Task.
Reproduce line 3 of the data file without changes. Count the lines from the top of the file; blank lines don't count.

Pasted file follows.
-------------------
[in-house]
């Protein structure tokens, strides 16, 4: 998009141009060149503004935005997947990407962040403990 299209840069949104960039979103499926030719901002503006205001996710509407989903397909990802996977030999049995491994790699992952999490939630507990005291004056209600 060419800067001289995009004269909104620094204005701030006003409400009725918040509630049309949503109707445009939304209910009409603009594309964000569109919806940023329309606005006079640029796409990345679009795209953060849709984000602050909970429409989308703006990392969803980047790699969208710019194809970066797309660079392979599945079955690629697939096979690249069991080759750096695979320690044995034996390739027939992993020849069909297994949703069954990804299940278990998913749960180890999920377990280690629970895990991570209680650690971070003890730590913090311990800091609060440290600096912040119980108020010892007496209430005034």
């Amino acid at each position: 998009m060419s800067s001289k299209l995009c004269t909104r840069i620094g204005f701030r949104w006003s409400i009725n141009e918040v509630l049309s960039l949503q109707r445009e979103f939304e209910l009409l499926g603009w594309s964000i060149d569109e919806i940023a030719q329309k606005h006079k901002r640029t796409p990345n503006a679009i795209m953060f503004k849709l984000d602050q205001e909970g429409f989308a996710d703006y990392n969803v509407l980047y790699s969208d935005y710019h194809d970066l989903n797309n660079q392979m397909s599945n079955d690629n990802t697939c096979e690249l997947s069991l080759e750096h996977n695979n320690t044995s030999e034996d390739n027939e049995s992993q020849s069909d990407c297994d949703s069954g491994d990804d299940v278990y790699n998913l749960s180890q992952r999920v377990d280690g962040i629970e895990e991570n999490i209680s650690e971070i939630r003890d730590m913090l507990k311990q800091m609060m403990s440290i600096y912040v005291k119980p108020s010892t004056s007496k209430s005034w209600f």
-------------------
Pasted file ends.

């Amino acid at each position: 998009m060419s800067s001289k299209l995009c004269t909104r840069i620094g204005f701030r949104w006003s409400i009725n141009e918040v509630l049309s960039l949503q109707r445009e979103f939304e209910l009409l499926g603009w594309s964000i060149d569109e919806i940023a030719q329309k606005h006079k901002r640029t796409p990345n503006a679009i795209m953060f503004k849709l984000d602050q205001e909970g429409f989308a996710d703006y990392n969803v509407l980047y790699s969208d935005y710019h194809d970066l989903n797309n660079q392979m397909s599945n079955d690629n990802t697939c096979e690249l997947s069991l080759e750096h996977n695979n320690t044995s030999e034996d390739n027939e049995s992993q020849s069909d990407c297994d949703s069954g491994d990804d299940v278990y790699n998913l749960s180890q992952r999920v377990d280690g962040i629970e895990e991570n999490i209680s650690e971070i939630r003890d730590m913090l507990k311990q800091m609060m403990s440290i600096y912040v005291k119980p108020s010892t004056s007496k209430s005034w209600f």